[Stackless] Pickling and recursion

Kristján Valur Jónsson kristjan at ccpgames.com
Tue Oct 9 11:15:38 CEST 2012


Sure, it is a purely artificial construct, the recursion limit.  You can change it at any time.
K

From: stackless-bounces at stackless.com [mailto:stackless-bounces at stackless.com] On Behalf Of Lars van Gemerden
Sent: 7. október 2012 10:05
To: The Stackless Python Mailing List
Subject: Re: [Stackless] Pickling and recursion

Thank you,

I'll do nothing in my code for the moment (working on a prototype). By the time i get closer to production i'll do some calculation and set recursion limit accordingly.

Do you know by chance whether it is possible to change the python recursionlimit dynamically (mid-run)? I could then catch the exception, log the exception, double the limit, call pickle again ( for now).

Cheers, lars
====================================
Lars van Gemerden
lars at rational-it.com<mailto:lars at rational-it.com>
+31 6 26 88 55 39
====================================

On 3 okt. 2012, at 15:25, Kristján Valur Jónsson <kristjan at ccpgames.com<mailto:kristjan at ccpgames.com>> wrote:
Hello Lars.
First off, deep recursion isn’t really a problem if you are using a single thread, since most operating systems will just allocate more stack as you need it.
In the unlikely situation that you get into OS problems, though, this is when Stackless will help more than regular python will.


1)      for pickle, just make sure that your sys.setrecursionlimit() is high enough.  for cPickle you don’t need any such thing.

2)      Nothing mitigates pytyon’s recursionlimit.  Stackless’ stack spilling is a behind-the-scenes way of trimming the c stack, that is all.  But python’s recursionlimit only applies to regular python code.  C code is unarffercted by it and cPickle is c code.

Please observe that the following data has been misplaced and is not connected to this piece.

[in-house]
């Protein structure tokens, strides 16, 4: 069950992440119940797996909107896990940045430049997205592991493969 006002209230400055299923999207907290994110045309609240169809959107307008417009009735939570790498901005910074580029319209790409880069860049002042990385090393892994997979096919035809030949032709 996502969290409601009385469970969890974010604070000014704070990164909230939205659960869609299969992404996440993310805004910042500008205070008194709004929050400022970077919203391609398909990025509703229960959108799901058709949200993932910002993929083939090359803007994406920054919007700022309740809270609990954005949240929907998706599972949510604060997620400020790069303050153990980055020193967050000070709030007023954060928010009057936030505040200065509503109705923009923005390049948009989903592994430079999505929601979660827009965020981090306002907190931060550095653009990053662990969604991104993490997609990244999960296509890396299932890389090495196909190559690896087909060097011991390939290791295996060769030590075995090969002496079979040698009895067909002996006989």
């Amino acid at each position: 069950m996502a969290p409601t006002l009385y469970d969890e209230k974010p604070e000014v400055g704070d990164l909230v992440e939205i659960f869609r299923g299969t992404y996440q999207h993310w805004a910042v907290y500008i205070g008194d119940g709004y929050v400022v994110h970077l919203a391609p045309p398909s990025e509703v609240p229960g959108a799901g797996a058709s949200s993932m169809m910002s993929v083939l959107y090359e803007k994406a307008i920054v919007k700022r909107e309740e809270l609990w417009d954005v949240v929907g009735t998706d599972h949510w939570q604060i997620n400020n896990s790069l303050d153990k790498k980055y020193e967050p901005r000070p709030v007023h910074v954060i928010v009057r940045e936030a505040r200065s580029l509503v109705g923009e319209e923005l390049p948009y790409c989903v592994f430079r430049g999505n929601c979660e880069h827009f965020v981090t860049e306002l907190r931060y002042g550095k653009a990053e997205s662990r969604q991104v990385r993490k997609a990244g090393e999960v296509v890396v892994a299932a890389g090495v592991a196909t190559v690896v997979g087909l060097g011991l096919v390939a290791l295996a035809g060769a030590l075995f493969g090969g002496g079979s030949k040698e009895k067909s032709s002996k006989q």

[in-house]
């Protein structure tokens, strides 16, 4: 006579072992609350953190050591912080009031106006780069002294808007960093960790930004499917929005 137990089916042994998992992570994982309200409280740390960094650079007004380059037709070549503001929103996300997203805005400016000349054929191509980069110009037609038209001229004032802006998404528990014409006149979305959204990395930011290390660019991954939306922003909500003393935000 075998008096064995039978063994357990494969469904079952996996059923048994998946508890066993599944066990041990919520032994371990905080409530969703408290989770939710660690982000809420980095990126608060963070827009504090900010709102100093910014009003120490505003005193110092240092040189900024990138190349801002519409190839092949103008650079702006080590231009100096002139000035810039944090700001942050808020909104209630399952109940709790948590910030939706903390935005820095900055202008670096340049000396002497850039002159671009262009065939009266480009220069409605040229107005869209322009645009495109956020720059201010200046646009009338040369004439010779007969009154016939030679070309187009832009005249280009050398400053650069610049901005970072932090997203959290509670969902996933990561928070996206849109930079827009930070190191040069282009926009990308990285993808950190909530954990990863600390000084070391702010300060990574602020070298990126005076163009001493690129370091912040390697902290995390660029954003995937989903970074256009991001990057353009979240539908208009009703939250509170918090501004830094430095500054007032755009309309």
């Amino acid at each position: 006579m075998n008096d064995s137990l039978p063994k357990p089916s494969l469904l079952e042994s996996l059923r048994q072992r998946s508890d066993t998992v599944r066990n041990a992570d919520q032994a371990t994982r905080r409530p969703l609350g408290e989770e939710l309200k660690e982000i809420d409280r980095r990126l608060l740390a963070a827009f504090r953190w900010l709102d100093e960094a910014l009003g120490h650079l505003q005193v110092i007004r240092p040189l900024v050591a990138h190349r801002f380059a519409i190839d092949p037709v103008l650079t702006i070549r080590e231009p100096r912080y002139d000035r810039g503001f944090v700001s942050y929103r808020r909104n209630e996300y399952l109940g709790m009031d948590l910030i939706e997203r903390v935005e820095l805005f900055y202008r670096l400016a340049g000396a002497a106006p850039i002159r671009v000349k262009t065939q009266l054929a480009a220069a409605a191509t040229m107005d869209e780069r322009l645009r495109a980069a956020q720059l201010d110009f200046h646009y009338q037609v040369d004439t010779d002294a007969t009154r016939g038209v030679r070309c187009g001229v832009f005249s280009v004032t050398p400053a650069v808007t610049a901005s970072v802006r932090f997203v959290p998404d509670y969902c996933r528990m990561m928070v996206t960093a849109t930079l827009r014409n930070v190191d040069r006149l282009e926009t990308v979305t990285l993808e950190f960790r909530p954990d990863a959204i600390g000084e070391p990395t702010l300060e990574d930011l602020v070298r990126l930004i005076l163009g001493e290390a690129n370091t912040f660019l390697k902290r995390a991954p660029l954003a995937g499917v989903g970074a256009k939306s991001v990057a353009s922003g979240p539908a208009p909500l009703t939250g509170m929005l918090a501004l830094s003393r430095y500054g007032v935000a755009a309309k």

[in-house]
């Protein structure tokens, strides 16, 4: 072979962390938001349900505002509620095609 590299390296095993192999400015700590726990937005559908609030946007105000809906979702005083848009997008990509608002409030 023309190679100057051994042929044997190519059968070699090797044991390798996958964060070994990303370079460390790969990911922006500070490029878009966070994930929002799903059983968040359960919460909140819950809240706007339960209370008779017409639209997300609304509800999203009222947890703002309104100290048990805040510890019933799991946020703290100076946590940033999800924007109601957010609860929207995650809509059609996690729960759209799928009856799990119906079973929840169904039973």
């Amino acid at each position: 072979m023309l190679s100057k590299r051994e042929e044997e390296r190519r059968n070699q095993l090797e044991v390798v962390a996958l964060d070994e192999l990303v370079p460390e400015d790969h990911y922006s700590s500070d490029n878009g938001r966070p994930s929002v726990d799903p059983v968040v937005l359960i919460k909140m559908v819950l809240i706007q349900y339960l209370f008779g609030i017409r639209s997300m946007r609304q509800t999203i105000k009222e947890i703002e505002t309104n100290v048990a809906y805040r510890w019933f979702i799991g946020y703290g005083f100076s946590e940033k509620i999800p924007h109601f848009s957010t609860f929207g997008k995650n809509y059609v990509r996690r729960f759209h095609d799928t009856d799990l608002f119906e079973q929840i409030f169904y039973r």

3)      python 2 and 3 are the same, except that in 3, “pickle” is implemented in C and “_pickle” is a pure python reference implementation.

4)      Nothing special, it is the same as using the regular (non-C) pickle module.  Make sure that sys.setrecursionlimit() is set high.

So, to be clear:  sys.*recursionlimit is really an artificial construct in python, there to help avoid infinite recursion.  Normally, you just increase it to help with your deep recursion, the OS then allocates stack space.  Stackless is the same, but it will try to use less OS stack space.  This will help on “threads” (that have fixed stacks, normally) and on systems that run out of c stack easily.

K

From: stackless-bounces at stackless.com<mailto:stackless-bounces at stackless.com> [mailto:stackless-bounces at stackless.com] On Behalf Of lars van Gemerden
Sent: 3. október 2012 11:44
To: The Stackless Python Mailing List
Subject: Re: [Stackless] Pickling and recursion

Hi Kristjan,

Thanks for your response, it is somewhat clearer now. However I have some more questions about the subject (because some of my data structures are very recursive and redesigning them would be a lot of work):